I saw the flood of recommendations from pundits on twitter that this was a must read in the wake of Richard Ben Kramer's death. Listen to them - utterly awesome book. Captivating, cannot put it down. Kramer got to know each of the subjects and spent time deeply with family, friends and confidants.

He rewarded each with an interesting, fair, and complex description of their character, interests, personalities and values. You feel like you intimately know each of the candidates internally as opposed to the surface gloss that poses for analysis today. What emerges is a clear and genuine admiration for the public service of each candidate that is not partisan, not point scoring and decidedly different from today's election stories and books. This is a MUST READ.
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on March 25, 2013
Whether you are a political junky or like biographies, you won't be disappointed with this magnus opus. No question, at 1000+ pages it is a long read, but every second was a joy. For the (few) uninitiated, the book is about the 1988 presidential election campaign, but that is really only a part of the story. Cramer weaves a complicated tale, back and forth in time, and from one candidate to the next (and back), in the process revealing for the reader each of the remarkable people who is running, their personal stories of triumph, and failure, their tragedies, their renewal and their hopes for the future. Surprisingly there is little in the way of policy in the book, and perhaps that is the take-away: That election (and many since) have been less about the parties and their platforms and almost all about the people vying for a place on the ticket. Of all the characters (and they truly are 'characters' in the best sense of the word) Bob Dole stands out as my favorite; utterly dedicated, smart, funny, and all too human. I'll ever remember the words Cramer put in the Bobster's mouth, "Argg, guy's gotta lot a moneeey." In summary, this book's a great read.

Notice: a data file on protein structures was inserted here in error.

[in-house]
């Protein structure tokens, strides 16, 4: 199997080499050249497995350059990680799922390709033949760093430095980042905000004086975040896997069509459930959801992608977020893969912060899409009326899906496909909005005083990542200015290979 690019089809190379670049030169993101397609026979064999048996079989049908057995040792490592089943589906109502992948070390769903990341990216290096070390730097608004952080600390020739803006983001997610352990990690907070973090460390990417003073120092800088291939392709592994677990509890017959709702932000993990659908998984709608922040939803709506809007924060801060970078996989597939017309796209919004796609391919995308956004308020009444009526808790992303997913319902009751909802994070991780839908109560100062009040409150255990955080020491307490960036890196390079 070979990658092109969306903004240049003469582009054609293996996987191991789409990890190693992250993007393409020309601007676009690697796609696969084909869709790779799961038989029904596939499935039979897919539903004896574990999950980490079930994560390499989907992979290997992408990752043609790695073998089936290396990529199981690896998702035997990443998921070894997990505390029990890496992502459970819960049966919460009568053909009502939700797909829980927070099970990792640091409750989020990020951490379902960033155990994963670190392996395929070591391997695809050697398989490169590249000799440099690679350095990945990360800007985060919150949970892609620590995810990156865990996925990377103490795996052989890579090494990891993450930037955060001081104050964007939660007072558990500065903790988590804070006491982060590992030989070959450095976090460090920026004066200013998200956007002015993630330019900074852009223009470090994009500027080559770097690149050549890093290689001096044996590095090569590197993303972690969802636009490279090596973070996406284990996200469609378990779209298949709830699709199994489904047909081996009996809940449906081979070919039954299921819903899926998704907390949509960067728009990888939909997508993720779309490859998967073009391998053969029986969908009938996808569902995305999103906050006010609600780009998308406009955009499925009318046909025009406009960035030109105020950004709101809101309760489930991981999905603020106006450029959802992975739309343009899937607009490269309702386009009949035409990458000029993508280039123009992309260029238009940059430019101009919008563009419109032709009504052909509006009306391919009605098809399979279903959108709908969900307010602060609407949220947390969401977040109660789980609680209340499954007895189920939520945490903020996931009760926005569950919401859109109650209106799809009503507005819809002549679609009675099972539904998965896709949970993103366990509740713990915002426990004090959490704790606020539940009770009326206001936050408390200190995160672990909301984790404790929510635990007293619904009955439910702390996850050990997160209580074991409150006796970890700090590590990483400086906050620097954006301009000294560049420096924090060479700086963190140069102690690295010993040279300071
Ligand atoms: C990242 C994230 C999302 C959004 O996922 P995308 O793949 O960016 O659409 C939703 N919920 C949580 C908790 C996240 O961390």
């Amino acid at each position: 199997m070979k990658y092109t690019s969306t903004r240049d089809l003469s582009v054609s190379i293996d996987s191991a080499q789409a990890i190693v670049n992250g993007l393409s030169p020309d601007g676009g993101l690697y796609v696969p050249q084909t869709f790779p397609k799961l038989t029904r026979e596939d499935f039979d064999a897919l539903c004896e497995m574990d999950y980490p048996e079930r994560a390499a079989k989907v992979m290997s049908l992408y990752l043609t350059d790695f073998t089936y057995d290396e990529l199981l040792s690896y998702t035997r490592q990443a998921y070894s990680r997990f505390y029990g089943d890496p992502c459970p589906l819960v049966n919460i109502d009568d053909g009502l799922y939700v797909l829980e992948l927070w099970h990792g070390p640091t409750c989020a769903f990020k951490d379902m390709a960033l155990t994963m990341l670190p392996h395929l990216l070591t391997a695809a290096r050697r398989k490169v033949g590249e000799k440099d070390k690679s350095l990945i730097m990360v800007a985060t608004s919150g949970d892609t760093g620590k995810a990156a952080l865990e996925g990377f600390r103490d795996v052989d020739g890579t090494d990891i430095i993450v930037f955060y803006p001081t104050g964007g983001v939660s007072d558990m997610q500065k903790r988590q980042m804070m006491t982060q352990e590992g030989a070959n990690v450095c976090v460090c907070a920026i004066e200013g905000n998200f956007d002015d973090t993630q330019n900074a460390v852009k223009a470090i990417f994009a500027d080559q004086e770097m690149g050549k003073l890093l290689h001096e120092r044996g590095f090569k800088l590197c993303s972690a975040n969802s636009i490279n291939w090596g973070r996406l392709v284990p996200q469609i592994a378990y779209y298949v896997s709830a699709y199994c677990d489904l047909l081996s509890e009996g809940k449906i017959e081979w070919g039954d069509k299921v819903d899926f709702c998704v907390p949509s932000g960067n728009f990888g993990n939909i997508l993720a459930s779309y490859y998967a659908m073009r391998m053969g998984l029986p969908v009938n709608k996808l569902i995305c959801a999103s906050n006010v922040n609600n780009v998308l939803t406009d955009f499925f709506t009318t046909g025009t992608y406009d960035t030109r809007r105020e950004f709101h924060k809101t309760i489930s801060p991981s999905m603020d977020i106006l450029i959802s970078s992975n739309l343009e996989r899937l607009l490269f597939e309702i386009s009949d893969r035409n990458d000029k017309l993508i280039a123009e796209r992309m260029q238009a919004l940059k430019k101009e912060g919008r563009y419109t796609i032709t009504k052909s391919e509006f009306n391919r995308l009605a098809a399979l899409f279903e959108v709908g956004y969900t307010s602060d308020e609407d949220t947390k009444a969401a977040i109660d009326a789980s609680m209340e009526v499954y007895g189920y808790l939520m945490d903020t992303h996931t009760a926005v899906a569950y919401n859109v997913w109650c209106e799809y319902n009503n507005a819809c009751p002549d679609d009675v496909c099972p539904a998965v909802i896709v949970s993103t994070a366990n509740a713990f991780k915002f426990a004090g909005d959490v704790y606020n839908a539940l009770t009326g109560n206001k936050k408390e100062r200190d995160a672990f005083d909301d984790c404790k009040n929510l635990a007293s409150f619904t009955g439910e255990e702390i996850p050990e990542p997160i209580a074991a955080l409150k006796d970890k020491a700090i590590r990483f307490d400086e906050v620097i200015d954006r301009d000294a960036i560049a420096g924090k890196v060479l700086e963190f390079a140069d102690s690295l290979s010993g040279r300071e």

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on February 17, 2013
Do you crave behind the scenes presidential horse race bio's? A real feel for the candidates who put all of their lives & hubris on the line? This is the book that started &, likely, will finish any watcher or professional's list on this subject. A lovely, exhaustive read
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on July 24, 2012
I love reading political books, and remember the 1988 election well, but this book was too much for me--it was a struggle to finish it.

This book is a collection of scenes from the lives and campaigns of the six candidates covered (everyone in the race except Jesse Jackson, Paul Simon, and a few minor candidates). It is liberally sprinkled with the impressions of the author, and even the supposed thoughts of the candidates. The book attempts to mimic the speaking of the candidates, which gets really, really tiresome (especially for Bob Dole, Arrgh! The book makes him sound like Long John Silver, without the parrot on his shoulder). There are no references of documentation of any sort--presumably everything in the book came from interviews done by the author, plus unspecified documents or readings.

The book gives a depressing impression of six men driven to be president, with little insight into or respect for any underlying goals or purposes they would want to pursue once they achieved the office. All of them emerge as somewhat unlikable, as do the members of the press. This book makes George HW Bush seem like an empty headed, socially-driven preppie, but he actually made a number of thoughtful decisions during his presidency that put the welfare of the country above personal political considerations. All 6 have more substance that what is revealed in this book. I think all these men have an inner intellectual core that they don't share with reporters during a primary horserace. This book gives little insight into that inner core.

Being that I read this as a kindle book, I didn't realize that it was a 1,000 pages, and that most of the 1,000 pages would only take us up to the New Hampshire primary. At that point, the author must have run out of steam, and the rest of the primaries and the election itself is skimmed over--otherwise, the book would be 2,000 pages.

This book does give you a lot of details about the personal and professional life of these six men. In terms of information per page, it's low in density. It's a lazy, unedited mess.